This week, the Commission announced that it blocked a hospital merger in Utah and New Jersey and ordered an oil and gas divestiture in Michigan. The FTC also issued a policy statement on exclusionary rebates and fees in prescription drug pricing and submitted a report to Congress on combatting online harms through innovation. Commissioner Noah Joshua Phillips issued a dissenting statement regarding the FTC’s report to Congress, and Commissioner Christine Wilson questioned whether the FTC’s Fuel Rating Rule under the Petroleum Marketing Practices Act is necessary. These stories and more after the jump.
Part of the challenge in considering these issues is that as things stand, there is limited understanding among consumers around what rights there are. “Consumers appreciate AI,” says Cheri Falvey, Partner, Crowell & Moring, “and in particular the ease with which navigational apps help guide them to their destination. Whether they appreciate how their data is accumulating and developing a record of their mobility patterns, and what their rights are in respect to that data, is another question.”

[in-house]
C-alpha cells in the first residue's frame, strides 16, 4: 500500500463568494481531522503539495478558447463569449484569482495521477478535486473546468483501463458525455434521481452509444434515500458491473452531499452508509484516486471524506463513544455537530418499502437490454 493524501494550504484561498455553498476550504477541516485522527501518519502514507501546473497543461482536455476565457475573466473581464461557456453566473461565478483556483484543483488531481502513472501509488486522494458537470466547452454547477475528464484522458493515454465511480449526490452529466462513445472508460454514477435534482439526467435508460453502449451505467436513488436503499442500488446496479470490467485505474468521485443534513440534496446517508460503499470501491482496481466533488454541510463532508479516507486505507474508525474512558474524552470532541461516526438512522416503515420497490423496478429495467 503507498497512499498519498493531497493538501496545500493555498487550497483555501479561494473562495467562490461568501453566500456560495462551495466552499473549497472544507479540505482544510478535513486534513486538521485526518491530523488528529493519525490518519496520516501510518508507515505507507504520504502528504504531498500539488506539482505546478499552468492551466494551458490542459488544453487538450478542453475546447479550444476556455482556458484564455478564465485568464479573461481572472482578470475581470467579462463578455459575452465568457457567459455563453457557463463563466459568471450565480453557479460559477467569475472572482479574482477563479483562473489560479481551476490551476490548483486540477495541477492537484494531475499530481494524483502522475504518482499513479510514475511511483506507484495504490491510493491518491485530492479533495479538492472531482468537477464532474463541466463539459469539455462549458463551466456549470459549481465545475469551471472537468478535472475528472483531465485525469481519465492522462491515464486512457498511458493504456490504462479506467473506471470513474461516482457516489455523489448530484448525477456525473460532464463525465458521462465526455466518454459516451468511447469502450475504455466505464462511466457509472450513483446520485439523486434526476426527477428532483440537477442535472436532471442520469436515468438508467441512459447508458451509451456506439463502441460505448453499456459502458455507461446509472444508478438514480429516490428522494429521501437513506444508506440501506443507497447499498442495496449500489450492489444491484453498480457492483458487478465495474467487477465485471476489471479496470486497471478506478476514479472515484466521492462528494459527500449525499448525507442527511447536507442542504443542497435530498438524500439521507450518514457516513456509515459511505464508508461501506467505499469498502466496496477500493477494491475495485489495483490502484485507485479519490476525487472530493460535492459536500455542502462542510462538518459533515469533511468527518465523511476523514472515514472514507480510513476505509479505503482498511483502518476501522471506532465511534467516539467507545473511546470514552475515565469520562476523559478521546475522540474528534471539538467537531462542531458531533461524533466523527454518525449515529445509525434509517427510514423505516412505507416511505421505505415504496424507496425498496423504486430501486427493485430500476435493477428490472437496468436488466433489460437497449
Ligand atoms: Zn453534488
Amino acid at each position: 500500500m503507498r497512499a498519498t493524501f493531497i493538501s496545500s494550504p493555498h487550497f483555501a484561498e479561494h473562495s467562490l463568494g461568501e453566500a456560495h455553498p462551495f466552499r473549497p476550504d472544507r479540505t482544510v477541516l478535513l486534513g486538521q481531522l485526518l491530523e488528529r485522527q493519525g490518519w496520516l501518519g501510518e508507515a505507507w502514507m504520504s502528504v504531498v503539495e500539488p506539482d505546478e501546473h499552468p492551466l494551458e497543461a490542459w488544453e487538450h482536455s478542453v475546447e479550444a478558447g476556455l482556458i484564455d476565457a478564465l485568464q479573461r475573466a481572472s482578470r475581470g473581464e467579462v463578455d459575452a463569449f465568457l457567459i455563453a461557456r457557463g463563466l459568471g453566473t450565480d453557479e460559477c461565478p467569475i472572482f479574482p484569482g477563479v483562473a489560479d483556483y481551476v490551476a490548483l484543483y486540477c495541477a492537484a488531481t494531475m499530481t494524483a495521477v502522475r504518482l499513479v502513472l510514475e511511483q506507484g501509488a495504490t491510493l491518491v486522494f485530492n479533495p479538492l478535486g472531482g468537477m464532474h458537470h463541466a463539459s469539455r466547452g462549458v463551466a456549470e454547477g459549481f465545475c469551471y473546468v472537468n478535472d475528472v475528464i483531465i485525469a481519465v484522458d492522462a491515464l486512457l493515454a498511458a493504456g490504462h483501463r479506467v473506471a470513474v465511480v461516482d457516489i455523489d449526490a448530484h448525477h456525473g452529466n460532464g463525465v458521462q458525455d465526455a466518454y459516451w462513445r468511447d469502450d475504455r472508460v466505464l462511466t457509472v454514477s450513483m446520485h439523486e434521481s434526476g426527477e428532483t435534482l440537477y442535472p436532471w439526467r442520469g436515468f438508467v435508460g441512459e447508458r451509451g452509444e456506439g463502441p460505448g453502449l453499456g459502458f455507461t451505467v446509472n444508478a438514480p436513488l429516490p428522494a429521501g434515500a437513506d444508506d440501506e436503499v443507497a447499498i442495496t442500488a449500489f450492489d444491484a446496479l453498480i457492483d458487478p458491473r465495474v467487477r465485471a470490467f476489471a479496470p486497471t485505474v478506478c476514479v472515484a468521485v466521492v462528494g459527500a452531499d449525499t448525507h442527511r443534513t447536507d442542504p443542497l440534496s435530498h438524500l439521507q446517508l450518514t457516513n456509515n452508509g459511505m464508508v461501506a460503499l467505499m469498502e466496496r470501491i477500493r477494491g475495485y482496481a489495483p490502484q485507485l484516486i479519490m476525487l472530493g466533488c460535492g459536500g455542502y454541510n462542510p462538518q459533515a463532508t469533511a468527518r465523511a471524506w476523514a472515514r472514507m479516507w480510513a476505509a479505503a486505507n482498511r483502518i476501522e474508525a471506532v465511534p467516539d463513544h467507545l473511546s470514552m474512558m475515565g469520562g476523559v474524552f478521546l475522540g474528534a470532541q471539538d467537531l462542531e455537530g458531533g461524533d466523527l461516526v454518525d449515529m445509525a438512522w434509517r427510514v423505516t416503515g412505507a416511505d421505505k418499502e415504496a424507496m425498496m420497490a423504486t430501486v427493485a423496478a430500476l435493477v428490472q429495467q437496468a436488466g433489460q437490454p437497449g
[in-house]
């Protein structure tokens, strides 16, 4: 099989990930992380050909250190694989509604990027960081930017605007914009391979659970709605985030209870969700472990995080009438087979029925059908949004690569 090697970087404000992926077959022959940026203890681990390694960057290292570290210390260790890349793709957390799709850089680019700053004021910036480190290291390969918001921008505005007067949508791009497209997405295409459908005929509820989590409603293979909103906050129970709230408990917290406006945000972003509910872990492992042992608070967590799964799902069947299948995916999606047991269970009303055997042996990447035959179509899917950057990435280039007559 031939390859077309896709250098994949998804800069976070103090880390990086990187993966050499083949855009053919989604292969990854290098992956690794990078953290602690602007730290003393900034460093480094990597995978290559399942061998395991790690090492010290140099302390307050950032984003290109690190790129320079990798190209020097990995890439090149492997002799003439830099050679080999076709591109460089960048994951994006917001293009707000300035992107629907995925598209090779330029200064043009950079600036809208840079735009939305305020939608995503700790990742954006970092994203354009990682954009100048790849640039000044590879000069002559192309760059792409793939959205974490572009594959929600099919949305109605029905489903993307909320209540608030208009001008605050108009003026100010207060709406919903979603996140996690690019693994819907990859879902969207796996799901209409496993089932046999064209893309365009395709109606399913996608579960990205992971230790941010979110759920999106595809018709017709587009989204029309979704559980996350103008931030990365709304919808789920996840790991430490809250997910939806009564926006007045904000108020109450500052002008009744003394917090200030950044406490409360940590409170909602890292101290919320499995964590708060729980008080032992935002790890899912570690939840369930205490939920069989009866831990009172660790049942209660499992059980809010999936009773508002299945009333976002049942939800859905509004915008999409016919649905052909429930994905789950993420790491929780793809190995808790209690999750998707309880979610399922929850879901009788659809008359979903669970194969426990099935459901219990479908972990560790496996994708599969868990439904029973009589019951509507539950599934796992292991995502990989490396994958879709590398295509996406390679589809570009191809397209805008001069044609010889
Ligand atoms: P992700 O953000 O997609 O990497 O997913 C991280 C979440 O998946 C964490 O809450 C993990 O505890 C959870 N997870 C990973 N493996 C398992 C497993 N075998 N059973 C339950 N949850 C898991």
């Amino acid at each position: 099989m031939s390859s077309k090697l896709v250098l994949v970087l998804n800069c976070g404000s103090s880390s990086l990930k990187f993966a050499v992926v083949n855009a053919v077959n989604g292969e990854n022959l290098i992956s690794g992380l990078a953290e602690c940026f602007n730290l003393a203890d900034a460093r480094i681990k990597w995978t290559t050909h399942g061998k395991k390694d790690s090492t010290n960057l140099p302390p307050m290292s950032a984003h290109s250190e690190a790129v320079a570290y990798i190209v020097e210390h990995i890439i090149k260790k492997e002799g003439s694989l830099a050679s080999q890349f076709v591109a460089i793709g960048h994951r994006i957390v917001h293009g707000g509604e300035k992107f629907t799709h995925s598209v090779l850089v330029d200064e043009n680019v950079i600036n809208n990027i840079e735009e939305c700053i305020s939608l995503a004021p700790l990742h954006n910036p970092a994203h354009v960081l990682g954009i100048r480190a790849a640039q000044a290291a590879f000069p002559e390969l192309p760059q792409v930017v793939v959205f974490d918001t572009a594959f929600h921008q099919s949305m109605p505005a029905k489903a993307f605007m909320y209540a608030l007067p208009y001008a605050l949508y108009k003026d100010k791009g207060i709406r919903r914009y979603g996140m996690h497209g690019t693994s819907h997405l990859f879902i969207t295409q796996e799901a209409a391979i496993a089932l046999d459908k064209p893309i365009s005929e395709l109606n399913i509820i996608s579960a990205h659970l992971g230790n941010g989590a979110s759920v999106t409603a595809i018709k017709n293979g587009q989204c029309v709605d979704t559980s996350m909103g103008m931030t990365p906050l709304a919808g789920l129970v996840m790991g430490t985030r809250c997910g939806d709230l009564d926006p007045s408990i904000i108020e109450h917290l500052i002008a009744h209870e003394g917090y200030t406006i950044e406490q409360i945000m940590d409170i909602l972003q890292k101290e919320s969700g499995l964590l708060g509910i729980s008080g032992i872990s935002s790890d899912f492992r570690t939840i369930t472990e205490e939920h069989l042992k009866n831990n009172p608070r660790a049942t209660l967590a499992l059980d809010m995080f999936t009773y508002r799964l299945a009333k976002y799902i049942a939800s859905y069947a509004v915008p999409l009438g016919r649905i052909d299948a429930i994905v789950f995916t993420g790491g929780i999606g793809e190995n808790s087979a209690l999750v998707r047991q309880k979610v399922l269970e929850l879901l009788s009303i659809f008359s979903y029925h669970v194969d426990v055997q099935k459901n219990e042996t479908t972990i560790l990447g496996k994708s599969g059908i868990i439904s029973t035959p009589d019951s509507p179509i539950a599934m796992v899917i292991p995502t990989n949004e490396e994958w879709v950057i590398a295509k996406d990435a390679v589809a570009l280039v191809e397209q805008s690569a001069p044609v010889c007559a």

There is often little precedent for regulators to rely on when making new policy in this arena, so it’s a good time to create a proactive regulatory strategy that invites discussion and collaboration from the start
This is in part because it is not always clear when AI is at work. A driver may register when a car’s navigation system learns the way home, but won’t necessarily realise that data on how a car is driven is being collected for predictive maintenance purposes, or that their data is being fed into infrastructure networks to manage traffic flow.